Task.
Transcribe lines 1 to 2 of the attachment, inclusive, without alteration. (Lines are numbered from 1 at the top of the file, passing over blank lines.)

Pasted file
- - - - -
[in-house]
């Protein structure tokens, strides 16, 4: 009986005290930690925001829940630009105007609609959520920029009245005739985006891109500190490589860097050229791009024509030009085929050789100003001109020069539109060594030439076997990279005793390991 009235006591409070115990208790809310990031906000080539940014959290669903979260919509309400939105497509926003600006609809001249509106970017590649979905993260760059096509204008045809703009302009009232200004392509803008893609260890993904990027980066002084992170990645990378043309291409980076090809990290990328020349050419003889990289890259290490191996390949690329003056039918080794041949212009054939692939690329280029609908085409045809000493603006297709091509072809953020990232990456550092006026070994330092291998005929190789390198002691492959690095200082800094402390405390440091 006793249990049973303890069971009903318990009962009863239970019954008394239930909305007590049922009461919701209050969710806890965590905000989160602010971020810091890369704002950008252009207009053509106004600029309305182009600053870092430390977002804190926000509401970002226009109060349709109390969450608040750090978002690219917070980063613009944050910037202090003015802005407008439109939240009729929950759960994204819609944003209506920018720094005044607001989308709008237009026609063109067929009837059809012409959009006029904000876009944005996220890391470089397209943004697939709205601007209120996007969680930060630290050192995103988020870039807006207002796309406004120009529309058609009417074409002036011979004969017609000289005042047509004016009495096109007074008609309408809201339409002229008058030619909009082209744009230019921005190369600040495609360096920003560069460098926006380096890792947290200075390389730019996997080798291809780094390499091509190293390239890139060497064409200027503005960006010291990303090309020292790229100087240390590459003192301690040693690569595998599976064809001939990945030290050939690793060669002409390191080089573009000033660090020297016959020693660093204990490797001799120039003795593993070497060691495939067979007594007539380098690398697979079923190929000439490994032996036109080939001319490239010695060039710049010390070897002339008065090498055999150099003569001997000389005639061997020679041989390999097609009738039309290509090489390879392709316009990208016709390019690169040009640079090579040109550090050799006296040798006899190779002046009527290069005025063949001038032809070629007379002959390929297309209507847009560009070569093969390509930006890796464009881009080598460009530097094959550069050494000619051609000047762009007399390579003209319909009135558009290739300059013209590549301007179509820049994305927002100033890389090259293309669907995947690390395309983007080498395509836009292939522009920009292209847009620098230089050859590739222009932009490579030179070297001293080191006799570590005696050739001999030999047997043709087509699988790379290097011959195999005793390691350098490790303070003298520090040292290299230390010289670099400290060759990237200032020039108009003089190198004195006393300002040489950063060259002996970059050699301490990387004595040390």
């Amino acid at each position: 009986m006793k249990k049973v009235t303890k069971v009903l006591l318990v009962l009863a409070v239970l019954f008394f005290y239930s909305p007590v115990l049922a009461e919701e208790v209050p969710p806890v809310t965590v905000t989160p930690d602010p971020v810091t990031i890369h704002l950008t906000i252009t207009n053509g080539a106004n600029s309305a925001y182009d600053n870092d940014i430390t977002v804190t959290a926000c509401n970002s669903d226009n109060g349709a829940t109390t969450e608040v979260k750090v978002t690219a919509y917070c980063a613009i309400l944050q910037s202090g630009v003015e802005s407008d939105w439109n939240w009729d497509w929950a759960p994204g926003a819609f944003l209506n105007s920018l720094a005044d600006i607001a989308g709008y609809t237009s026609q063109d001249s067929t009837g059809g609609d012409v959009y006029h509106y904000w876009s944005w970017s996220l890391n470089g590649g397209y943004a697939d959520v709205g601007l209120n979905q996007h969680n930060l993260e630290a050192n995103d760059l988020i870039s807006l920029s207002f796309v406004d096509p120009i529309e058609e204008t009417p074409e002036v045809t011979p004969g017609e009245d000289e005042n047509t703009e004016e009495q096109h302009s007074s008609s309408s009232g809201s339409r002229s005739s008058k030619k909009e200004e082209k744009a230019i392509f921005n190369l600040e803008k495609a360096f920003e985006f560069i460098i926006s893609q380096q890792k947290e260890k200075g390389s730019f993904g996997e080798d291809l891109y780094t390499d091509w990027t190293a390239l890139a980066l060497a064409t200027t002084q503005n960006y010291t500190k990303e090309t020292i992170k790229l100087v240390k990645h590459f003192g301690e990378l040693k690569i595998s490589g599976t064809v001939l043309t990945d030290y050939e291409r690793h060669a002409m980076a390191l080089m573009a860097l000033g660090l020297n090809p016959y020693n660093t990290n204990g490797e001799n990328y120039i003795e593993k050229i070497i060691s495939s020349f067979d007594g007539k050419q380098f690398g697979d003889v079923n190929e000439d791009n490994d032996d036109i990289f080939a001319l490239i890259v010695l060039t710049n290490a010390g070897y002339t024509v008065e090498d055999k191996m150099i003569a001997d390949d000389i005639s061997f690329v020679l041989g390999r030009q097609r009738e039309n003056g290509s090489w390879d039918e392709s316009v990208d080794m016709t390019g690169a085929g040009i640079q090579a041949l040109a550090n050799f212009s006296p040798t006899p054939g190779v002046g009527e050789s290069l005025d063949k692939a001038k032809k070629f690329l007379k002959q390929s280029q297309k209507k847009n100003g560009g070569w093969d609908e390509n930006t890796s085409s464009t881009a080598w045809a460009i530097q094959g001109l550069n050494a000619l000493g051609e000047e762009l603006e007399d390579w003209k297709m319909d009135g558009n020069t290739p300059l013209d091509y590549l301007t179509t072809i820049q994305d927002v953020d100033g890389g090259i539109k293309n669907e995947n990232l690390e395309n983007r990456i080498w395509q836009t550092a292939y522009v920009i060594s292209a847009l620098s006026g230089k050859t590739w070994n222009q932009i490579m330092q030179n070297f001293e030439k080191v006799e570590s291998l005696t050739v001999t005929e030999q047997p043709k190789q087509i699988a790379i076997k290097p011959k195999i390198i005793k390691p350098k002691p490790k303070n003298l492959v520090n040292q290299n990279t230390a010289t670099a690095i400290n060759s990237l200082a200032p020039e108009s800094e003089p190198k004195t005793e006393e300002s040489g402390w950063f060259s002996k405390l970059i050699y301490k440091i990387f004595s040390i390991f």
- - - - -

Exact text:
[in-house]
């Protein structure tokens, strides 16, 4: 009986005290930690925001829940630009105007609609959520920029009245005739985006891109500190490589860097050229791009024509030009085929050789100003001109020069539109060594030439076997990279005793390991 009235006591409070115990208790809310990031906000080539940014959290669903979260919509309400939105497509926003600006609809001249509106970017590649979905993260760059096509204008045809703009302009009232200004392509803008893609260890993904990027980066002084992170990645990378043309291409980076090809990290990328020349050419003889990289890259290490191996390949690329003056039918080794041949212009054939692939690329280029609908085409045809000493603006297709091509072809953020990232990456550092006026070994330092291998005929190789390198002691492959690095200082800094402390405390440091 006793249990049973303890069971009903318990009962009863239970019954008394239930909305007590049922009461919701209050969710806890965590905000989160602010971020810091890369704002950008252009207009053509106004600029309305182009600053870092430390977002804190926000509401970002226009109060349709109390969450608040750090978002690219917070980063613009944050910037202090003015802005407008439109939240009729929950759960994204819609944003209506920018720094005044607001989308709008237009026609063109067929009837059809012409959009006029904000876009944005996220890391470089397209943004697939709205601007209120996007969680930060630290050192995103988020870039807006207002796309406004120009529309058609009417074409002036011979004969017609000289005042047509004016009495096109007074008609309408809201339409002229008058030619909009082209744009230019921005190369600040495609360096920003560069460098926006380096890792947290200075390389730019996997080798291809780094390499091509190293390239890139060497064409200027503005960006010291990303090309020292790229100087240390590459003192301690040693690569595998599976064809001939990945030290050939690793060669002409390191080089573009000033660090020297016959020693660093204990490797001799120039003795593993070497060691495939067979007594007539380098690398697979079923190929000439490994032996036109080939001319490239010695060039710049010390070897002339008065090498055999150099003569001997000389005639061997020679041989390999097609009738039309290509090489390879392709316009990208016709390019690169040009640079090579040109550090050799006296040798006899190779002046009527290069005025063949001038032809070629007379002959390929297309209507847009560009070569093969390509930006890796464009881009080598460009530097094959550069050494000619051609000047762009007399390579003209319909009135558009290739300059013209590549301007179509820049994305927002100033890389090259293309669907995947690390395309983007080498395509836009292939522009920009292209847009620098230089050859590739222009932009490579030179070297001293080191006799570590005696050739001999030999047997043709087509699988790379290097011959195999005793390691350098490790303070003298520090040292290299230390010289670099400290060759990237200032020039108009003089190198004195006393300002040489950063060259002996970059050699301490990387004595040390």